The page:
Kidjo dedicates third Grammy to African musicians

Beninese singer Angelique Kidjo won a prestigious Grammy Award at the Staples Center in Los Angeles, USA on Monday 15 February. The award is her third Grammy in her illustrious career and her second in consecutive years.

Angelique Kidjo accepts her third Grammy award. Photo: Alberto E. Rodriguez/www.grammy.com
Angelique Kidjo accepts her third Grammy award. Photo: Alberto E. Rodriguez/www.grammy.com

Kidjo first won a Grammy for Best Contemporary World Music Album in 2008 for her eighth studio album, Djin Djin, which included a star-studded list of guest artists including Branford Marsalis, Ziggy Marley, Alicia Keys, Carlos Santana and Peter Gabriel. She won her second Grammy in 2015 for her 2014 album EVE in the Best World Music category. That win was dedicated to the women of Africa, with Kidjo explaining in her acceptance speech: “For me, music is a weapon of peace and today more than ever, as artists we have a role to play in the stability of this world.”

Now the 55-year-old Cotonou-born diva has just won the 2016 Grammy, again for Best World Music Album, for her latest album Sings, a collaboration with the Orchestre Philharmonique du Luxembourg.

In accepting her latest award Kidjo danced onto stage to the sounds of James Brown, before announcing: "I want to dedicate this Grammy to all the traditional musicians in Africa, in my country, and all the young generation, the new African music, vibrant, joyful music that comes from my continent that you have to get yourself to discover. Africa is on the rise. Africa is positive. Africa is joyful. Let's get together and be one through music and say no to hate and violence through music. Thank you!"

 

Kidjo victory came at the expense of two of the other African nominees at the Grammies, South African legends Ladysmith Black Mambazo and Malawi’s Zomba Prison Project, who were nominated in the same category.

In other categories where African artists were nominated, Ghanaian reggae man Rocky Dawuni lost out in the Best Reggae category to Jamaican band Morgan Heritage. South African flautist Wouter Kellerman was unsuccessful in his bid for a second consecutive Grammy when he missed out in the Best Contemporary Instrumental Album category to American act Snarky Puppy’s collaboration with the Dutch Metropole Orkest. Flying under the radar South African gospel singer Neville D was in the running for Gospel Performance/Song for co-writing 'How Awesome Is Our God', recorded by American band Israel and Newbreed, but he missed out to American star Kirk Franklin.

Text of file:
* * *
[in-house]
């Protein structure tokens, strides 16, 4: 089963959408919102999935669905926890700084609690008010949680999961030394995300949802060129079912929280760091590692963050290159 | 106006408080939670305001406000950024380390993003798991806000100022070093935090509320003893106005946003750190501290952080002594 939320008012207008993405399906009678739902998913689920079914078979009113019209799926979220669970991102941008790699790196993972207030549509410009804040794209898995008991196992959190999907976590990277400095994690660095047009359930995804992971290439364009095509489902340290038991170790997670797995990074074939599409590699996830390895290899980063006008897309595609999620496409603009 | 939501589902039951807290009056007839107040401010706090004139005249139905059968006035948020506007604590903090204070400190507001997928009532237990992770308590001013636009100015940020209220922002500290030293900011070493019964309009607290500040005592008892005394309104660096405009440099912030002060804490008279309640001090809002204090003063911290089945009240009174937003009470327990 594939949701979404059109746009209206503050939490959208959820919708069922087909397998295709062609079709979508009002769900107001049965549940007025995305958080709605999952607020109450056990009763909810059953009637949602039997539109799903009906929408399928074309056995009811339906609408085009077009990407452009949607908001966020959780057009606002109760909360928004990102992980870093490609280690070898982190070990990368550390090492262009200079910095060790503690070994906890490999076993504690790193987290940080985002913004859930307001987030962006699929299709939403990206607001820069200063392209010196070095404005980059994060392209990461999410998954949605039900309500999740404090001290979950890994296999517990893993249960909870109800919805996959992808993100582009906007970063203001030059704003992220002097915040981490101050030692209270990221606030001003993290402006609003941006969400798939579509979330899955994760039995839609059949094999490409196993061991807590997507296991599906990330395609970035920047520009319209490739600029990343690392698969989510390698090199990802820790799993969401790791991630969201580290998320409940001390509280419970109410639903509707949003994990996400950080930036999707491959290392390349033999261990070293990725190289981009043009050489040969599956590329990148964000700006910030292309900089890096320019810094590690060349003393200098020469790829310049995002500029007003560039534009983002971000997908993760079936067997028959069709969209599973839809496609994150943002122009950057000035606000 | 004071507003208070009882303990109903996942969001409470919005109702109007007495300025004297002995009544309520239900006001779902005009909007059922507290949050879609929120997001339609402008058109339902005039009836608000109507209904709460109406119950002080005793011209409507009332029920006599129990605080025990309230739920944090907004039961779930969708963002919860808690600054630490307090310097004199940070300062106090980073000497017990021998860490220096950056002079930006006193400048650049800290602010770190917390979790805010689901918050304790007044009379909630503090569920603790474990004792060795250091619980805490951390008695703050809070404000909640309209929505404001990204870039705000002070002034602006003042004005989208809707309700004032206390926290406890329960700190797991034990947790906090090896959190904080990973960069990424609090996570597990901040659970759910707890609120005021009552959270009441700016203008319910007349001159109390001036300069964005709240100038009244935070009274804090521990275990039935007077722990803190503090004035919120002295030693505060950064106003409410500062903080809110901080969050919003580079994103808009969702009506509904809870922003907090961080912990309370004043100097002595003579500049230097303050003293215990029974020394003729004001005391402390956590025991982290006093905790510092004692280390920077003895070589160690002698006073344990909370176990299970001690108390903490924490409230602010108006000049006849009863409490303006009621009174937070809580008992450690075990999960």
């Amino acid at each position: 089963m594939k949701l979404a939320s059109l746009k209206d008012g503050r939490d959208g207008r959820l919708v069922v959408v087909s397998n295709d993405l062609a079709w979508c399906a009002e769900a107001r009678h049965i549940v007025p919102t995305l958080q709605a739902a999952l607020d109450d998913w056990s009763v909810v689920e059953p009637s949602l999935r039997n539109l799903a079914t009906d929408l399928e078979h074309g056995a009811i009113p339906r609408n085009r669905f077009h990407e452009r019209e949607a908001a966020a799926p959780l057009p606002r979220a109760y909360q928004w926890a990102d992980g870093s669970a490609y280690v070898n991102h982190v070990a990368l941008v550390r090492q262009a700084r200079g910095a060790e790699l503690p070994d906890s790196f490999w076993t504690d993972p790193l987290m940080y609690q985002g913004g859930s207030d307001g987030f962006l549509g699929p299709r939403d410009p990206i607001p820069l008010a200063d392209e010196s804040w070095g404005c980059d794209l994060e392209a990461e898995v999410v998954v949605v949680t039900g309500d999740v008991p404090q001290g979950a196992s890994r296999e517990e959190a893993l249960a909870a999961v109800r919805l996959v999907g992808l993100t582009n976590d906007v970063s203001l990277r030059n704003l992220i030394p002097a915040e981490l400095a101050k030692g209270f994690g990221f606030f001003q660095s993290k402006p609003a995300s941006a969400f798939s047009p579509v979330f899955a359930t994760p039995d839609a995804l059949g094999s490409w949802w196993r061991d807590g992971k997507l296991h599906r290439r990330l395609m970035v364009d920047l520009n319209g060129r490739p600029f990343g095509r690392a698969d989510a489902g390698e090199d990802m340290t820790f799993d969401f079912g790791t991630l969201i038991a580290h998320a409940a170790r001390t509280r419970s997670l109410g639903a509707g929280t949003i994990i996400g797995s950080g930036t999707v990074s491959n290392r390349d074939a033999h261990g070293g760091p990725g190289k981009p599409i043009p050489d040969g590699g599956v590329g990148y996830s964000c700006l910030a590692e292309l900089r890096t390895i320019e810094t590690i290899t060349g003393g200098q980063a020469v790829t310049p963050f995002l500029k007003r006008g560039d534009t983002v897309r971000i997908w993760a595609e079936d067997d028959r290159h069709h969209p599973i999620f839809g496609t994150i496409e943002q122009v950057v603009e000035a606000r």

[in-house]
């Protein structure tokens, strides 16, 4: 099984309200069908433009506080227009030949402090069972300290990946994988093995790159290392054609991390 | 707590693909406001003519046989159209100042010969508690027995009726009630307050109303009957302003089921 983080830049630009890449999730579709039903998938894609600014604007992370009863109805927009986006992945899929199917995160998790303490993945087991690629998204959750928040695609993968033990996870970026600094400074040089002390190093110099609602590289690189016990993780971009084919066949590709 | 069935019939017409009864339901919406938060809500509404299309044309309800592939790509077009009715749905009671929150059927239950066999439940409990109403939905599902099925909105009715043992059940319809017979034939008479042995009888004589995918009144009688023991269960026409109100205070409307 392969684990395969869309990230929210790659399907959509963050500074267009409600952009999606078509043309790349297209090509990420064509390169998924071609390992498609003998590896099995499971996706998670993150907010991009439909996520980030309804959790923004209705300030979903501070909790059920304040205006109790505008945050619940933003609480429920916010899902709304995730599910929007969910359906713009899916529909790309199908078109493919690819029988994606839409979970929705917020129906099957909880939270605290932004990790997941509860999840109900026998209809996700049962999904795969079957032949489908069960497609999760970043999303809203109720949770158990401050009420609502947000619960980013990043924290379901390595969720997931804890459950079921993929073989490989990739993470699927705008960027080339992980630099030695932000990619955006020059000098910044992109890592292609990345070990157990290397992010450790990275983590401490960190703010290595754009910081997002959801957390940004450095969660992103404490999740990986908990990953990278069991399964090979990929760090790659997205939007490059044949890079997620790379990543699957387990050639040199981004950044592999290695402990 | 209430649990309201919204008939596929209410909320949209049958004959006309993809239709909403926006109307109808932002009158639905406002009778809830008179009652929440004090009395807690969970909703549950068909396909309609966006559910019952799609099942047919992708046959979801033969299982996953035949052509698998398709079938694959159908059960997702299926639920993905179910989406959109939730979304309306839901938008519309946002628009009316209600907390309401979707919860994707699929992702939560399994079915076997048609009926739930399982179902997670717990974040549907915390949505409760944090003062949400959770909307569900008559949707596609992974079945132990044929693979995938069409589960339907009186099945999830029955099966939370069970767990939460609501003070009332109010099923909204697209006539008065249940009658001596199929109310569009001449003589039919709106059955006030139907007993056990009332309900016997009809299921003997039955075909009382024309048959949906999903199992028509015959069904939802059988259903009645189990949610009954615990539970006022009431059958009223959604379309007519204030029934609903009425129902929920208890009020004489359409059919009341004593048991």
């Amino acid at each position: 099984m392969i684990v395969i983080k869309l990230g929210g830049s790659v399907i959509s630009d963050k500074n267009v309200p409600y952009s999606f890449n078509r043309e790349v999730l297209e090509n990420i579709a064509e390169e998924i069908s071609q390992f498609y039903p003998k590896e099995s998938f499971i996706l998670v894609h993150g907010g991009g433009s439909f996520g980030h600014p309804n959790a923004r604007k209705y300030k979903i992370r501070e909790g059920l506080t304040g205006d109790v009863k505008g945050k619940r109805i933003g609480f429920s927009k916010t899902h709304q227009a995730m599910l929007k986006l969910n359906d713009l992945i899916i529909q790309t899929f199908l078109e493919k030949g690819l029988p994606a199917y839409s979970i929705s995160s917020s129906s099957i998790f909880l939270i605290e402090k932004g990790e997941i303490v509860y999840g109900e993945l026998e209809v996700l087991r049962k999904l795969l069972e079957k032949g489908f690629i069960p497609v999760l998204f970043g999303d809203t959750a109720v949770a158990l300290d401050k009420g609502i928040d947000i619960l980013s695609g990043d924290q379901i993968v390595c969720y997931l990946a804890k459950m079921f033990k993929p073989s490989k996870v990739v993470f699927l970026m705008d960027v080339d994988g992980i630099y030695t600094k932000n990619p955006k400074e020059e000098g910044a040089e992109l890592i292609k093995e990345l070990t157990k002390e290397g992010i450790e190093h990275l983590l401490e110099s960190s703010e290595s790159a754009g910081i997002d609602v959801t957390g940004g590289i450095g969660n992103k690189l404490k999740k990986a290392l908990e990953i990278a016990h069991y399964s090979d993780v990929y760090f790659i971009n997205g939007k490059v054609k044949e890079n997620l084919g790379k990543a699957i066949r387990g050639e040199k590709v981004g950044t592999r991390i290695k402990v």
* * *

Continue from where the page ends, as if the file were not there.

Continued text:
Zimbabwean producer Brian Soko, part of the production trio The Order, was nominated in the Best Rap Album category for producing three songs on Nicki Minaj’s Pink Print album. Soko and The Order picked up two Grammys in 2015 (Best R&B Song and Best R&B Performance) for their work on Beyoncé’s double platinum record ‘Drunk In Love’ after being nominated in five categories. But Soko lost out this year to American rapper Kendrick Lamar, who was the night’s biggest winner, taking home five Grammys, while compatriots Taylor Swift and Alabama Shakes won three trophies each.

Nigerian-American singer Jidenna, nominated in the Best Rap/Sung Collaboration category for his hit 'Classic Man', also lost out to Lamar.

One small consolation for African music fans will be that Lamar recently revealed that his winning album To Pimp A Butterfly was largely inspired by his 2014 trip to South Africa, during which he toured the country, visiting historic sites such as Nelson Mandela's former jail cell on Robben Island. In the build-up to the awards Lamar recently revealed in an interview with the Grammy website: “I felt like I belonged in Africa. I saw all the things that I wasn’t taught. Probably one of the hardest things to do is put [together] a concept on how beautiful a place can be, and tell a person this while they’re still in the ghettos of Compton. I wanted to put that experience in the music.

“The idea was to make a record that reflected all complexions of black women. There’s a separation between the light and the dark skin because it’s just in our nature to do so, but we’re all black," added Lamar. "This concept came from South Africa and I saw all these different colours speaking a beautiful language.”

Comments

comments powered by Disqus